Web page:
ICAN To Boost SMEs Growth With New Training Curriculum

The Institute of Chartered Accountants of Nigeria (ICAN) will review its training curriculum to include entrepreneurship and Small and Medium Enterprises (SME) development toward enhancing the growth of the nation’s SME sub-sector.
The ICAN President, Alhaji Razak Jaiyeola, made the disclosure at a press briefing on Thursday in Lagos.
Jaiyeola said the institute would create a department for SME advisory services and generally guide SME operators to overcome the challenges of the business environment.
According to him, the decision is part of the recommendations of participants at its just concluded 48th Annual Accountants’ Conference.
“The participants observed that some of the challenges confronting SMEs include poor infrastructure, policy inconsistency, access to finance, access to markets and business support.
“High level of unskilled labour, under-performing value chain, difficult regulatory environment and multiple taxations.
“The participants, therefore, recommend that the Institute should support SMEs by reviewing its training curriculum to include entrepreneurship and SME development,’’ he said.
Jaiyeola said the conference further recommended that efforts should be made to bridge the nation’s human resource gap, which may widen with the emergence of knowledge-driven 4th Industrial revolution.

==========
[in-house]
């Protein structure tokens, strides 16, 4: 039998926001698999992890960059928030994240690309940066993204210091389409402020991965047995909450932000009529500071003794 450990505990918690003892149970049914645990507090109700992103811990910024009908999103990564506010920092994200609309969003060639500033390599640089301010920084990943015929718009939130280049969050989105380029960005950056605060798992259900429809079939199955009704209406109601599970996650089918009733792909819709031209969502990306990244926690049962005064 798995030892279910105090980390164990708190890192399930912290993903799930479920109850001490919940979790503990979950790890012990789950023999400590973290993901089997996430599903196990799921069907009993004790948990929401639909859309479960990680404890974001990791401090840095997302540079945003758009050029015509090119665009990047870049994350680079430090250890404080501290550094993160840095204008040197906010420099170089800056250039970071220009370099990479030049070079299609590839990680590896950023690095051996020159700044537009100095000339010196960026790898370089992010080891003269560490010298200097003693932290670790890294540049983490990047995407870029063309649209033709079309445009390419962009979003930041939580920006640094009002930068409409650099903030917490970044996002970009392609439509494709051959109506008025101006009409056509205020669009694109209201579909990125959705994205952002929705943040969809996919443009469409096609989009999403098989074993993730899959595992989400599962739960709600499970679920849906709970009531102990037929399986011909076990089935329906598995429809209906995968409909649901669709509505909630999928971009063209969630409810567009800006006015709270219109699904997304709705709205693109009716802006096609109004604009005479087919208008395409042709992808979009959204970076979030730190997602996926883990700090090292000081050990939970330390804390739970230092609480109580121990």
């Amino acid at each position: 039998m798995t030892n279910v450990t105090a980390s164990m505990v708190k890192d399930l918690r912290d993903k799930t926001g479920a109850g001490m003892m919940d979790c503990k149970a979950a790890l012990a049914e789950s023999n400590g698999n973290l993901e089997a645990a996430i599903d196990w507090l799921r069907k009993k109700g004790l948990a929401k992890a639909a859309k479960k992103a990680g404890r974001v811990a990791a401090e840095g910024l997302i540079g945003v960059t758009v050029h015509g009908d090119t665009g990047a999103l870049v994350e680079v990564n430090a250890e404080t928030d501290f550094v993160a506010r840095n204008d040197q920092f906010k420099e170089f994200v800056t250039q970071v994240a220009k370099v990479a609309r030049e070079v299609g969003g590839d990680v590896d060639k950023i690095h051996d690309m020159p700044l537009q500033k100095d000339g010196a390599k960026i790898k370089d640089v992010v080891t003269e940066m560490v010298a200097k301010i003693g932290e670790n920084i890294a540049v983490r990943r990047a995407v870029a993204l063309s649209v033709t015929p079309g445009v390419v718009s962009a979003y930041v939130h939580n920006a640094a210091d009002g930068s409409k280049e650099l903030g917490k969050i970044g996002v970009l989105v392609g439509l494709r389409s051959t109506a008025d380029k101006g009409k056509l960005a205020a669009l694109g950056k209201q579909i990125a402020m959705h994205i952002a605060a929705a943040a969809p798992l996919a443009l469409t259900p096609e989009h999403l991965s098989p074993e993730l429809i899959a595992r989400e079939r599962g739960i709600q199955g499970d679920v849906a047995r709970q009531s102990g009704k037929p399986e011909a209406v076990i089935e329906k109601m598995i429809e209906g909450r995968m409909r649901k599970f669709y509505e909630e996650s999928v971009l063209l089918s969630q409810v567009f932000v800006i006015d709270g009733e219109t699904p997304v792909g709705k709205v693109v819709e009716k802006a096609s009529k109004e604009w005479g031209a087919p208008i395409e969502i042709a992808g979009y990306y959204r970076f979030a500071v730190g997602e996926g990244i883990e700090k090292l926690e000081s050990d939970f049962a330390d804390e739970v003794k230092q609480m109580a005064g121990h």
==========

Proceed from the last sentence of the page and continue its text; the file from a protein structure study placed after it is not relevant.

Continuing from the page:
“While acknowledging the challenges that technology deficit poses to the activities of SMEs, participants noted the role that digitisation of the informal sector can play in the whole process.’’
The ICAN boss said that technology could be leveraged through communities to identify and select budding entrepreneurs for support; automate and discard manual processes.
To drive the initiatives, he said that ICAN would partner with key private sector players to digitise the informal sectors while a roadmap would be developed for it. Jaiyeola noted that Agribusiness SMEs remain the greatest hopes for economic growth and development due to its potential for high growth rate in real terms.
“Its growth spans across various segments of agricultural value chains and accounts for about 97 per cent of the agricultural GDP,’’ he said.